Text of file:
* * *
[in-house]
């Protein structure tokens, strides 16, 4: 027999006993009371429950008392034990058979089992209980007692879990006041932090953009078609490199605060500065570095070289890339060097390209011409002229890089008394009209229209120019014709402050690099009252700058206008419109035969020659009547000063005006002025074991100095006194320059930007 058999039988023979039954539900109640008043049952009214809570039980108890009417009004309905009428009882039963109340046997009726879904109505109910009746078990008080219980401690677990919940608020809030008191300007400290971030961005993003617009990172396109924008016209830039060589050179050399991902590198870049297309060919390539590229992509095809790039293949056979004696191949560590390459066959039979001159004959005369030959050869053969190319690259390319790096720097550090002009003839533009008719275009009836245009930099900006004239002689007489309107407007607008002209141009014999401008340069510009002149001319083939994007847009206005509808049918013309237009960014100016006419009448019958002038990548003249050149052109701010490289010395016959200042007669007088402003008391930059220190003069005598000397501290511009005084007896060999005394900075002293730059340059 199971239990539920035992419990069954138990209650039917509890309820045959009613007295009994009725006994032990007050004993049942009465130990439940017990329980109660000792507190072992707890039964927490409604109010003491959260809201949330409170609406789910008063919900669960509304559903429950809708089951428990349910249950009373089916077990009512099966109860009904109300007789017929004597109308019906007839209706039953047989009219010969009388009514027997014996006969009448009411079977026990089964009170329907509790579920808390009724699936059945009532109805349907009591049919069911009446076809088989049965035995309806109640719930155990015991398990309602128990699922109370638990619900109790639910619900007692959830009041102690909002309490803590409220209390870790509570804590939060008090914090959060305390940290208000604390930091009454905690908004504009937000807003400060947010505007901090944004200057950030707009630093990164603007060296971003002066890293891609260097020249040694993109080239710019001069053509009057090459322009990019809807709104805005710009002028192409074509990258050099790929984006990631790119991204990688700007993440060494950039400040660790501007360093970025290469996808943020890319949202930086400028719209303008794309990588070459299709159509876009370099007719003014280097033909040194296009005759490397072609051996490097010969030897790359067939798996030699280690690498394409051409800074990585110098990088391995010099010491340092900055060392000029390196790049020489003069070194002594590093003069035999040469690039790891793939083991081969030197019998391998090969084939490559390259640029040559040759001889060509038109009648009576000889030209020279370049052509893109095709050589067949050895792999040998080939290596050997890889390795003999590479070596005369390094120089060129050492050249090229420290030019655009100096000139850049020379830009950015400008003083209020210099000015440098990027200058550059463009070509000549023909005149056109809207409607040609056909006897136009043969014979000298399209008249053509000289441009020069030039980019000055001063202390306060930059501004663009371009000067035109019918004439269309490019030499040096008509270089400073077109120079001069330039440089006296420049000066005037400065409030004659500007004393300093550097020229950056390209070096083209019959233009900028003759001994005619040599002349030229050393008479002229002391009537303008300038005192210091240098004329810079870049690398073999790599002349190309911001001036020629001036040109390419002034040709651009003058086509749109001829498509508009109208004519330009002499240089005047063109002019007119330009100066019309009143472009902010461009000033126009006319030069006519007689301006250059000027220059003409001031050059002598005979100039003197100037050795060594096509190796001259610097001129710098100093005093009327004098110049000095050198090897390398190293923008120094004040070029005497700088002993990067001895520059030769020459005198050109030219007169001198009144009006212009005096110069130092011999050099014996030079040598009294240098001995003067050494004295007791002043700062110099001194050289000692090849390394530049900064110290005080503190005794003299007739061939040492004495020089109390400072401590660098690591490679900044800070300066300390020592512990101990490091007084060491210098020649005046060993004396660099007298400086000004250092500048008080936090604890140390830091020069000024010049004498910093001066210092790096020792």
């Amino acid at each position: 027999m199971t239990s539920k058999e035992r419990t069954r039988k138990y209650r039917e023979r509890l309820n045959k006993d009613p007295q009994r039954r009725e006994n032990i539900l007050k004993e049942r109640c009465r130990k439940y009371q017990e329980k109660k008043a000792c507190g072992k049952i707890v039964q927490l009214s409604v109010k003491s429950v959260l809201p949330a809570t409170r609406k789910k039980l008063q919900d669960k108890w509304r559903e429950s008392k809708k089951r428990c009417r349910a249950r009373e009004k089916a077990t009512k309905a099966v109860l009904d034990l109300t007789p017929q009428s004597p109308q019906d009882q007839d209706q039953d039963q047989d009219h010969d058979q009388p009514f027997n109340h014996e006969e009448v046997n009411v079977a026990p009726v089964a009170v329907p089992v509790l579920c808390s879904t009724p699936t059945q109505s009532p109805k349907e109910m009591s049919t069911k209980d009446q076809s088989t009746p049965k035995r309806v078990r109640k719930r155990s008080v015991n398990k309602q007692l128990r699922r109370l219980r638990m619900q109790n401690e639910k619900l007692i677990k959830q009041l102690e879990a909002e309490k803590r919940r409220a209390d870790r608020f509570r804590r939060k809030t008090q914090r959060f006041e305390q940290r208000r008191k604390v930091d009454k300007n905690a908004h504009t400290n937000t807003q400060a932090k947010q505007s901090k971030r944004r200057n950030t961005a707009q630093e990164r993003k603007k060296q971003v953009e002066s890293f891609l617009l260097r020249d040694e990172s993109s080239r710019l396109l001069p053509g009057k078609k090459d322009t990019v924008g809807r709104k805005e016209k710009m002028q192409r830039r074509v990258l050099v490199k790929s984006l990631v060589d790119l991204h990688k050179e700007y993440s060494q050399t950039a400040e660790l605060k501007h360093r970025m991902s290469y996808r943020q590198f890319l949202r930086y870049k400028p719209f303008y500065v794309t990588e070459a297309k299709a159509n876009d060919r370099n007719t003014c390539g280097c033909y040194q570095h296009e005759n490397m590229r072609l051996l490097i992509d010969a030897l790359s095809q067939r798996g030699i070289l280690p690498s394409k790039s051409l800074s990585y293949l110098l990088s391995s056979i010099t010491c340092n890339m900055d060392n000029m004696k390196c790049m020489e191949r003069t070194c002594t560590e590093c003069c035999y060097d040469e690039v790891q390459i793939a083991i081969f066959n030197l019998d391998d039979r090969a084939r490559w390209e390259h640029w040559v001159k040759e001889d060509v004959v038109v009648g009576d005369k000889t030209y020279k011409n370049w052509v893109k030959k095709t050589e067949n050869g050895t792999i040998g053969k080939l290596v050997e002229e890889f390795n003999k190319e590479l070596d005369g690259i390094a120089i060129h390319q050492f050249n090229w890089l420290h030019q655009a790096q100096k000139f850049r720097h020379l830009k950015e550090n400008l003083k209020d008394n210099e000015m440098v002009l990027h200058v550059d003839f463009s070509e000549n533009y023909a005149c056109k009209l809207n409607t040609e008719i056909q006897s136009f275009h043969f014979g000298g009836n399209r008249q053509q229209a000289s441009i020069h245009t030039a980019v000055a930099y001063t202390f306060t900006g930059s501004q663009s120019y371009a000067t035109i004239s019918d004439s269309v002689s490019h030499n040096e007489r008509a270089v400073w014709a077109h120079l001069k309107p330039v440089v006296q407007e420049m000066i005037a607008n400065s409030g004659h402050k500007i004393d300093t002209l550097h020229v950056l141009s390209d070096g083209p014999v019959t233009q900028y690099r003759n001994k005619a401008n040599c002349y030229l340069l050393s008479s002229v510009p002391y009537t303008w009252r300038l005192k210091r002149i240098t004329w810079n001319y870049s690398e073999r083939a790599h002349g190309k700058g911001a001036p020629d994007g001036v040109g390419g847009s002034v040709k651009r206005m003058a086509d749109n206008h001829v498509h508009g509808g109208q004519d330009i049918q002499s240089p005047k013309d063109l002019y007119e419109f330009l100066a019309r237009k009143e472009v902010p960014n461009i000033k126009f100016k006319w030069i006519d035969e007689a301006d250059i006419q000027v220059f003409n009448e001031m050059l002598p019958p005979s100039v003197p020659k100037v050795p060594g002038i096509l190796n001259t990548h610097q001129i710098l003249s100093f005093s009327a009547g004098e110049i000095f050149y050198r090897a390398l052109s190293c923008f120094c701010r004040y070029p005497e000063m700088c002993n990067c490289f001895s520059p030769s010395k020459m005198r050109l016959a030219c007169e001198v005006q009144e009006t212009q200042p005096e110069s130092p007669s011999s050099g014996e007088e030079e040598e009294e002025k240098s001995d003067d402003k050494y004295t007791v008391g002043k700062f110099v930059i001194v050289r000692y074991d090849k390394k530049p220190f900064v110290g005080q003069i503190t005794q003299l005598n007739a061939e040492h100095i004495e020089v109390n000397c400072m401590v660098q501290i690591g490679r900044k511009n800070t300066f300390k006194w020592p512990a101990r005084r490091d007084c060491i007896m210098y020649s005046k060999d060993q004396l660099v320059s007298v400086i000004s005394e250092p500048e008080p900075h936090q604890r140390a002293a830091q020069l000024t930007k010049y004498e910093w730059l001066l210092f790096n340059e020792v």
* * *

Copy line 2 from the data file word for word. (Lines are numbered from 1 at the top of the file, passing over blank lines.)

């Protein structure tokens, strides 16, 4: 027999006993009371429950008392034990058979089992209980007692879990006041932090953009078609490199605060500065570095070289890339060097390209011409002229890089008394009209229209120019014709402050690099009252700058206008419109035969020659009547000063005006002025074991100095006194320059930007 058999039988023979039954539900109640008043049952009214809570039980108890009417009004309905009428009882039963109340046997009726879904109505109910009746078990008080219980401690677990919940608020809030008191300007400290971030961005993003617009990172396109924008016209830039060589050179050399991902590198870049297309060919390539590229992509095809790039293949056979004696191949560590390459066959039979001159004959005369030959050869053969190319690259390319790096720097550090002009003839533009008719275009009836245009930099900006004239002689007489309107407007607008002209141009014999401008340069510009002149001319083939994007847009206005509808049918013309237009960014100016006419009448019958002038990548003249050149052109701010490289010395016959200042007669007088402003008391930059220190003069005598000397501290511009005084007896060999005394900075002293730059340059 199971239990539920035992419990069954138990209650039917509890309820045959009613007295009994009725006994032990007050004993049942009465130990439940017990329980109660000792507190072992707890039964927490409604109010003491959260809201949330409170609406789910008063919900669960509304559903429950809708089951428990349910249950009373089916077990009512099966109860009904109300007789017929004597109308019906007839209706039953047989009219010969009388009514027997014996006969009448009411079977026990089964009170329907509790579920808390009724699936059945009532109805349907009591049919069911009446076809088989049965035995309806109640719930155990015991398990309602128990699922109370638990619900109790639910619900007692959830009041102690909002309490803590409220209390870790509570804590939060008090914090959060305390940290208000604390930091009454905690908004504009937000807003400060947010505007901090944004200057950030707009630093990164603007060296971003002066890293891609260097020249040694993109080239710019001069053509009057090459322009990019809807709104805005710009002028192409074509990258050099790929984006990631790119991204990688700007993440060494950039400040660790501007360093970025290469996808943020890319949202930086400028719209303008794309990588070459299709159509876009370099007719003014280097033909040194296009005759490397072609051996490097010969030897790359067939798996030699280690690498394409051409800074990585110098990088391995010099010491340092900055060392000029390196790049020489003069070194002594590093003069035999040469690039790891793939083991081969030197019998391998090969084939490559390259640029040559040759001889060509038109009648009576000889030209020279370049052509893109095709050589067949050895792999040998080939290596050997890889390795003999590479070596005369390094120089060129050492050249090229420290030019655009100096000139850049020379830009950015400008003083209020210099000015440098990027200058550059463009070509000549023909005149056109809207409607040609056909006897136009043969014979000298399209008249053509000289441009020069030039980019000055001063202390306060930059501004663009371009000067035109019918004439269309490019030499040096008509270089400073077109120079001069330039440089006296420049000066005037400065409030004659500007004393300093550097020229950056390209070096083209019959233009900028003759001994005619040599002349030229050393008479002229002391009537303008300038005192210091240098004329810079870049690398073999790599002349190309911001001036020629001036040109390419002034040709651009003058086509749109001829498509508009109208004519330009002499240089005047063109002019007119330009100066019309009143472009902010461009000033126009006319030069006519007689301006250059000027220059003409001031050059002598005979100039003197100037050795060594096509190796001259610097001129710098100093005093009327004098110049000095050198090897390398190293923008120094004040070029005497700088002993990067001895520059030769020459005198050109030219007169001198009144009006212009005096110069130092011999050099014996030079040598009294240098001995003067050494004295007791002043700062110099001194050289000692090849390394530049900064110290005080503190005794003299007739061939040492004495020089109390400072401590660098690591490679900044800070300066300390020592512990101990490091007084060491210098020649005046060993004396660099007298400086000004250092500048008080936090604890140390830091020069000024010049004498910093001066210092790096020792």